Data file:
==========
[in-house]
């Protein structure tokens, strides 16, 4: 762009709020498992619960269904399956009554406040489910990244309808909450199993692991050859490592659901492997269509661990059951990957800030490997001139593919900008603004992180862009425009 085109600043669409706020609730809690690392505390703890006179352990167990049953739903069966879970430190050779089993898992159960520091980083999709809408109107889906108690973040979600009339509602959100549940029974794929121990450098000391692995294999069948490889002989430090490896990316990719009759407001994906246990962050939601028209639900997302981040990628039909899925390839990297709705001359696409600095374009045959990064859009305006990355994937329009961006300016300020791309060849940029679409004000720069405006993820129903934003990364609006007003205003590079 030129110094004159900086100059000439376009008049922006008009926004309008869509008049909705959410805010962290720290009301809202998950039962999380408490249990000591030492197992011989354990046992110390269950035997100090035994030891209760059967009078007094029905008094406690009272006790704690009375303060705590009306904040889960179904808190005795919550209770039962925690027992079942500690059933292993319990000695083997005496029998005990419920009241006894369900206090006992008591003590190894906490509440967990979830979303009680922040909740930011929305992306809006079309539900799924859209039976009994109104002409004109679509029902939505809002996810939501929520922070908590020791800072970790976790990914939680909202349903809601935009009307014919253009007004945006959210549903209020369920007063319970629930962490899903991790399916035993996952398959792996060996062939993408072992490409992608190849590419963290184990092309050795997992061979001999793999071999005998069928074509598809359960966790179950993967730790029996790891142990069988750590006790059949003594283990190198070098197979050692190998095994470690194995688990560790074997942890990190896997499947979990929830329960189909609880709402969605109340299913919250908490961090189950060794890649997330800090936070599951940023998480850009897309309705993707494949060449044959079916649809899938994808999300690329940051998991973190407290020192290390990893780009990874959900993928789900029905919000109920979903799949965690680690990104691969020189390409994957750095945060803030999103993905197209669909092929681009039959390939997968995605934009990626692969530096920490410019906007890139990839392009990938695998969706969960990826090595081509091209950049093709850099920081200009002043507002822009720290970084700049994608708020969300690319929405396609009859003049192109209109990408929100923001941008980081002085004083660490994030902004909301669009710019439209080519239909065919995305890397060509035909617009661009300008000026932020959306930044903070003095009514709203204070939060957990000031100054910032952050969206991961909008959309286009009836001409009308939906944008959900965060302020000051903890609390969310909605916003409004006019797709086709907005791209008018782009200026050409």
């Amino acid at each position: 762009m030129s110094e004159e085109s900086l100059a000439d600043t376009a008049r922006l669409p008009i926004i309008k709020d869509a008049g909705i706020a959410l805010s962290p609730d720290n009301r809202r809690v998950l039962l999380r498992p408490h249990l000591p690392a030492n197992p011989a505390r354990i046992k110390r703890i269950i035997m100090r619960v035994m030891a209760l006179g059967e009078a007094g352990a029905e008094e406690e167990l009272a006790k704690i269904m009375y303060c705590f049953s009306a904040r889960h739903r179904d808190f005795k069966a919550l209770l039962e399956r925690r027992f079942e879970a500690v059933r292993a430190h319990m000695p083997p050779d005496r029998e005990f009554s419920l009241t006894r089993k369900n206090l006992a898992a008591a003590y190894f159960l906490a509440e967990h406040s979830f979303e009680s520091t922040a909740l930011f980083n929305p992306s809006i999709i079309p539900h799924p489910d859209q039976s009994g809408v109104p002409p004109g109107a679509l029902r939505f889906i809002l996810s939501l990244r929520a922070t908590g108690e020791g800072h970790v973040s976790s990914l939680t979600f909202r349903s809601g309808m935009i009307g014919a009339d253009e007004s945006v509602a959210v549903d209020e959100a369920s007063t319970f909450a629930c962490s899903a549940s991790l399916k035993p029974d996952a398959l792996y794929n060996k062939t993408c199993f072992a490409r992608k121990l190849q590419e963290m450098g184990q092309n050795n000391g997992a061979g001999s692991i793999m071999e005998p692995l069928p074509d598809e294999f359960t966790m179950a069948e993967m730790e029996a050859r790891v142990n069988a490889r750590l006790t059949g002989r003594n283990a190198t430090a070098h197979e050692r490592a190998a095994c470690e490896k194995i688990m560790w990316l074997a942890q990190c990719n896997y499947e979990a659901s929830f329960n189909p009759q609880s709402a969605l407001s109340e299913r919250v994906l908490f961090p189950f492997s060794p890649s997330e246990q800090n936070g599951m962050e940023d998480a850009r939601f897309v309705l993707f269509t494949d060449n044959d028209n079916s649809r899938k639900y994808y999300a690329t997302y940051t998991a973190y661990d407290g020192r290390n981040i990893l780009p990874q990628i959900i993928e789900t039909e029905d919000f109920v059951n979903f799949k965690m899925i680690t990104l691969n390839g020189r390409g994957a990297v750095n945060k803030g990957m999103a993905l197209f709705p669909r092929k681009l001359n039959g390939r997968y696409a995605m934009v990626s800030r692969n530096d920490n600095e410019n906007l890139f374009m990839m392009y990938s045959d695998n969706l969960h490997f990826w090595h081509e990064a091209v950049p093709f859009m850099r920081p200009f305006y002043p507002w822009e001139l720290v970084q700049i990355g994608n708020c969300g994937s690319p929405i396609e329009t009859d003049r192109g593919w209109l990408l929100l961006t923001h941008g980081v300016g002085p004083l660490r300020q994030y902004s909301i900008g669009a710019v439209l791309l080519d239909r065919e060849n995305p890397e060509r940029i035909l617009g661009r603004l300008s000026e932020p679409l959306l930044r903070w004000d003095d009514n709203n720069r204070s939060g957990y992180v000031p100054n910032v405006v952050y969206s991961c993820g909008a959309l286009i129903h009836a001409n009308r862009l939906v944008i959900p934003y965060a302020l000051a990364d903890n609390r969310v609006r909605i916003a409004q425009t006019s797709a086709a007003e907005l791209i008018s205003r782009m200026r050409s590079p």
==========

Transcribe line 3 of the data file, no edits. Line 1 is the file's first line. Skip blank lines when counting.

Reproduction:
């Amino acid at each position: 762009m030129s110094e004159e085109s900086l100059a000439d600043t376009a008049r922006l669409p008009i926004i309008k709020d869509a008049g909705i706020a959410l805010s962290p609730d720290n009301r809202r809690v998950l039962l999380r498992p408490h249990l000591p690392a030492n197992p011989a505390r354990i046992k110390r703890i269950i035997m100090r619960v035994m030891a209760l006179g059967e009078a007094g352990a029905e008094e406690e167990l009272a006790k704690i269904m009375y303060c705590f049953s009306a904040r889960h739903r179904d808190f005795k069966a919550l209770l039962e399956r925690r027992f079942e879970a500690v059933r292993a430190h319990m000695p083997p050779d005496r029998e005990f009554s419920l009241t006894r089993k369900n206090l006992a898992a008591a003590y190894f159960l906490a509440e967990h406040s979830f979303e009680s520091t922040a909740l930011f980083n929305p992306s809006i999709i079309p539900h799924p489910d859209q039976s009994g809408v109104p002409p004109g109107a679509l029902r939505f889906i809002l996810s939501l990244r929520a922070t908590g108690e020791g800072h970790v973040s976790s990914l939680t979600f909202r349903s809601g309808m935009i009307g014919a009339d253009e007004s945006v509602a959210v549903d209020e959100a369920s007063t319970f909450a629930c962490s899903a549940s991790l399916k035993p029974d996952a398959l792996y794929n060996k062939t993408c199993f072992a490409r992608k121990l190849q590419e963290m450098g184990q092309n050795n000391g997992a061979g001999s692991i793999m071999e005998p692995l069928p074509d598809e294999f359960t966790m179950a069948e993967m730790e029996a050859r790891v142990n069988a490889r750590l006790t059949g002989r003594n283990a190198t430090a070098h197979e050692r490592a190998a095994c470690e490896k194995i688990m560790w990316l074997a942890q990190c990719n896997y499947e979990a659901s929830f329960n189909p009759q609880s709402a969605l407001s109340e299913r919250v994906l908490f961090p189950f492997s060794p890649s997330e246990q800090n936070g599951m962050e940023d998480a850009r939601f897309v309705l993707f269509t494949d060449n044959d028209n079916s649809r899938k639900y994808y999300a690329t997302y940051t998991a973190y661990d407290g020192r290390n981040i990893l780009p990874q990628i959900i993928e789900t039909e029905d919000f109920v059951n979903f799949k965690m899925i680690t990104l691969n390839g020189r390409g994957a990297v750095n945060k803030g990957m999103a993905l197209f709705p669909r092929k681009l001359n039959g390939r997968y696409a995605m934009v990626s800030r692969n530096d920490n600095e410019n906007l890139f374009m990839m392009y990938s045959d695998n969706l969960h490997f990826w090595h081509e990064a091209v950049p093709f859009m850099r920081p200009f305006y002043p507002w822009e001139l720290v970084q700049i990355g994608n708020c969300g994937s690319p929405i396609e329009t009859d003049r192109g593919w209109l990408l929100l961006t923001h941008g980081v300016g002085p004083l660490r300020q994030y902004s909301i900008g669009a710019v439209l791309l080519d239909r065919e060849n995305p890397e060509r940029i035909l617009g661009r603004l300008s000026e932020p679409l959306l930044r903070w004000d003095d009514n709203n720069r204070s939060g957990y992180v000031p100054n910032v405006v952050y969206s991961c993820g909008a959309l286009i129903h009836a001409n009308r862009l939906v944008i959900p934003y965060a302020l000051a990364d903890n609390r969310v609006r909605i916003a409004q425009t006019s797709a086709a007003e907005l791209i008018s205003r782009m200026r050409s590079p």